A Signaling Mechanism Allows Tumors to Corrupt White Blood Cells

Johanna Joyce

Johanna Joyce

Metastasis researchers are keeping a close eye on the range of cell types that exist in a tumor’s local milieu, called the microenvironment, and on the molecules that cancerous and noncancerous cells secrete to communicate with one another.

“The microenvironment has a critical impact on a tumor’s ability to grow and metastasize,” said Johanna Joyce, who heads a laboratory in the Sloan Kettering Institute’s Cancer Biology and Genetics Program.

On the one hand, the influence of the microenvironment can suppress the aggressive behavior of tumor cells. For example, when breast tumor cells leave their primary location and infiltrate the lung, they usually perish from the encounter with a foreign environment, “which can be hostile to them since conditions are very different from those in the breast, where the tumor cells first developed,” Dr. Joyce explained.

But, she added, there are also scenarios in which tumor cells adjust and exploit their surroundings: “Some tumor cells can recruit noncancerous cells to a primary tumor or metastatic lesion, modify these cells, and co-opt them to stimulate their own growth or malignancy.”


White blood cells called macrophages (shown in green) in proximity to blood vessels (shown in red) in a pancreatic endocrine cancer. Image courtesy of Leny Gocheva and Johanna Joyce.

In a recent study published in Genes & Development, Dr. Joyce and her colleagues report on a mechanism they uncovered that allows tumor cells to communicate with white blood cells called macrophages, which are recruited to tumors from the bone marrow. [PubMed Abstract] By secreting a protein called IL-4, tumor cells can induce macrophages to produce protein-degrading enzymes called cathepsins. The enzymes’ activity helps tumor cells invade the surrounding normal tissue, which can set the stage for metastatic spread.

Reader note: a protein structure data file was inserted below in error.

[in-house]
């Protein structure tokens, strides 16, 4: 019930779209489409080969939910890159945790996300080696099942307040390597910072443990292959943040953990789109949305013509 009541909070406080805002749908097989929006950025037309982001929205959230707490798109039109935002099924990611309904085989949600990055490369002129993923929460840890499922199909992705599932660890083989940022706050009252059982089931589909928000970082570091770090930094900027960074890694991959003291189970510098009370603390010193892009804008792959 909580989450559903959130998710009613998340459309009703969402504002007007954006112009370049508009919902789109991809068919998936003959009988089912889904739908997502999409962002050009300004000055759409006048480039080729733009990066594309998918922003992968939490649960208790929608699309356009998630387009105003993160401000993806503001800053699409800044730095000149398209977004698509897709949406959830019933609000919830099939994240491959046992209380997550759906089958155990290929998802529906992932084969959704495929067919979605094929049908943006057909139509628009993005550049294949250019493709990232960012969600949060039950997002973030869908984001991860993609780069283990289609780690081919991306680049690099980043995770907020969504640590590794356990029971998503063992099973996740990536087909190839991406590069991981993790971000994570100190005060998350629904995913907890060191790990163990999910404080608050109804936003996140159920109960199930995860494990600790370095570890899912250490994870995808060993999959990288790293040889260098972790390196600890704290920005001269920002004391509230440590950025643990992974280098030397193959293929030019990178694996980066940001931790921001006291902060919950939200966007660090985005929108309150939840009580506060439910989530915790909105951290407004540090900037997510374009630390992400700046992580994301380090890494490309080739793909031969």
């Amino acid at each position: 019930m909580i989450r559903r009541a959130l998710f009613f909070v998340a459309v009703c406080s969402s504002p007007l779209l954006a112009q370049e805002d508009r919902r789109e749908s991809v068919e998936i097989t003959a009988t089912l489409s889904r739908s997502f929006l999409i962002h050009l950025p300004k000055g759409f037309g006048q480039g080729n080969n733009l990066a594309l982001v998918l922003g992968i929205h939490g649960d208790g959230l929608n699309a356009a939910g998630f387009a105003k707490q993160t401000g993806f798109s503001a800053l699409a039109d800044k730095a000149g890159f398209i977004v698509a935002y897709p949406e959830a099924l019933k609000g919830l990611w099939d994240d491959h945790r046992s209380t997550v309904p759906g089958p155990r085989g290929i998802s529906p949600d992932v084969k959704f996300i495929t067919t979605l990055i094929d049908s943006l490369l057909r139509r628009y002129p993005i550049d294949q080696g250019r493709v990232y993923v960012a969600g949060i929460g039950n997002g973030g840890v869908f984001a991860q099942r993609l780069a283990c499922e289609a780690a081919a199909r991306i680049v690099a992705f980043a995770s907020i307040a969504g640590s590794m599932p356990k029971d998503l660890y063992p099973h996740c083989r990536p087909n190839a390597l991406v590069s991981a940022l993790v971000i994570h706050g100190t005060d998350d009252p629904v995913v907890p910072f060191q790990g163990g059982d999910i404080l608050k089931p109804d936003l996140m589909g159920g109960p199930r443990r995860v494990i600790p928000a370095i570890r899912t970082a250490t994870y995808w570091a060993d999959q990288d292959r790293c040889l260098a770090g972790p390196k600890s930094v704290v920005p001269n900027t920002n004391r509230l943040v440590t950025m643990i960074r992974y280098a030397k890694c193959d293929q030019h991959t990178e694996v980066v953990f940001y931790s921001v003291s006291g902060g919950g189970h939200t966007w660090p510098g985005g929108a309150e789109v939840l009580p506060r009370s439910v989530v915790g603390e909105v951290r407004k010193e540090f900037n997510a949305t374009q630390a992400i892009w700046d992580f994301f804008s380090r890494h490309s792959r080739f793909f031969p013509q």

In mouse models of pancreatic cancer, the investigators were able to prevent invasive processes by blocking the activity of cathepsins produced by the macrophages. “Our findings show that there are opportunities for developing therapeutics directed against tumor-associated macrophages that could be very potent in controlling metastasis,” Dr. Joyce noted.

She and her colleagues are also exploring how such therapies could be used alongside drugs that kill tumor cells. Their research indicates that in response to some types of chemotherapy, cathepsin activity increases, “presumably increasing the risk that tumors will metastasize,” Dr. Joyce said.

“According to our preclinical studies, cathepsin inhibitors could be used to enhance the efficacy of our current chemotherapy treatments,” she added. “There is great promise in the development of combined therapies that target different components of the tumor microenvironment — for example, those that target tumor cells, white blood cells, and tumor-infiltrating blood vessels simultaneously.”